What does one pray for when asked to pray for on the inauguration of the President of the United States? Even more, what does one pray for a president whom many already regard as a messiah-figure? The Bible has its own set of inauguration prayers: the coronation psalms. Psalm 72, a coronation psalm for Solomon begins “Give the king your justice, O God, and your righteousness to the king’s son. May he judge your people with righteousness and your afflicted with justice.” I thought of this psalm this morning as the ceremony was going on, but quickly realized it would have been inappropriate to pray for a presidential inauguration. While I do pray that Obama will lead in a way that reflects God’s desire for righteousness and gives justice to the oppressed, the application of any text like Psalm 72 or 110 (also a coronation psalm), to a present-day political leader is idolatrous: Christians who believe that those psalms are ultimately fulfilled in the the reign of Jesus should be wary of using them to describe any other person than Jesus. So again, what should we be praying for President Obama?
Mark Labberton (of First Pres Berkeley, CA) listed humility, wisdom, and courage as three qualities the new president needs in a short reflection for Leadership Journal. Interestingly enough, Rick Warren prayed for these three things (and integrity, generosity, and compassion) in his invocation this morning. The prayer, as Labberton also recommends, avoided party-line petitions and focused instead on seeking the peace of our country and the world, as the exiles were instructed to do in Jeremiah 29:4-7. Warren’s prayer reflected this same principle: “Help us to share, to serve, and to seek the common good of all. May all people of good will today join together to work for a more just, a more healthy, and a more prosperous nation and a peaceful planet.” In my opinion Warren’s choice of using the names of Jesus from various languages and traditions (Yeshua – Hebrew; Isa – Arabic) was a beautiful way of including those present from other traditions while still maintaining the integrity of the prayer as distinctly Christian, one prayed in the name of Jesus and concluded with the Lord’s Prayer. Well done, Rick Warren. Of course, the fact that Obama is our first African-American president is a sign of the peace, shalom, of God in the breaking down of racial boundaries (Eph 2, Gal 3:28). (As a young, white, middle-class male, I can’t even begin to understand how meaningful today was for those who’ve fought long and hard in the civil rights movement! But that’s a post for another time.)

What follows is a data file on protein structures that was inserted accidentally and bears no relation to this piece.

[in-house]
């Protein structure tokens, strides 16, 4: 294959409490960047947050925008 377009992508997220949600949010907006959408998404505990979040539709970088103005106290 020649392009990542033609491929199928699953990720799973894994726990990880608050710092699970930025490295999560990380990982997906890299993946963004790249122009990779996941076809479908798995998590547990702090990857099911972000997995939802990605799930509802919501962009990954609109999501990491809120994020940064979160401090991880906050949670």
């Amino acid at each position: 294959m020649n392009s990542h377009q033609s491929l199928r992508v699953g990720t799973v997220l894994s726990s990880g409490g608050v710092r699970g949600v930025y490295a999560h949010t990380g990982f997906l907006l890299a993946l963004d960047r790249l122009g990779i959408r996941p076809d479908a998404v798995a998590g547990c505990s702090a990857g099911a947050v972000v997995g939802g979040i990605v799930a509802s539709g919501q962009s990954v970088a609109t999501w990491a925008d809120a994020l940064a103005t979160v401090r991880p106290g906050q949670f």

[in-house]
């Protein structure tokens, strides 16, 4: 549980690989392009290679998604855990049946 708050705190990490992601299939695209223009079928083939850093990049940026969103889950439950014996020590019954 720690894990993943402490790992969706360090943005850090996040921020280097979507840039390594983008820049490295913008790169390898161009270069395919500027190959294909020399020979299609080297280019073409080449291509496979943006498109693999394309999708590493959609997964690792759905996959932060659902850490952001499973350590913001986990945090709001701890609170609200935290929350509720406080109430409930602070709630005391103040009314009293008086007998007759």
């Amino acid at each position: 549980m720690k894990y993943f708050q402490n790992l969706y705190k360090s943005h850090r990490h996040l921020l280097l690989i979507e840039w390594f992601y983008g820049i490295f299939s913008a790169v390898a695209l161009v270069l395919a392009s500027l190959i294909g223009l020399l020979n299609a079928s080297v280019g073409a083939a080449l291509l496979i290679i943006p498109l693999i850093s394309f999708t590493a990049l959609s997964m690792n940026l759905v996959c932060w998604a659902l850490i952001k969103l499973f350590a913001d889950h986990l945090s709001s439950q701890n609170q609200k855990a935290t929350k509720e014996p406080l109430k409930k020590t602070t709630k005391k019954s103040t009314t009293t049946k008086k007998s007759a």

So, on this historic day, I do pray that God will give Obama wisdom, humility and courage; that he will seek the shalom not just of this nation but of the whole earth. And I pray that regardless of political views, American Christians will continue to uphold him in prayer. As 1 Timothy 2:1-6a says, let “petitions, prayers, intercession and thanksgiving be made for everyone – for kings and all those in authority, that we may live peaceful and quiet lives in all godliness and holiness. This is good and pleases God our Savior who wants all people to be saved and to come to a knowledge of the truth. For there is one God and one mediator between God and human beings, Christ Jesus, himself human, who gave himself as a ransom for all people” (TNIV).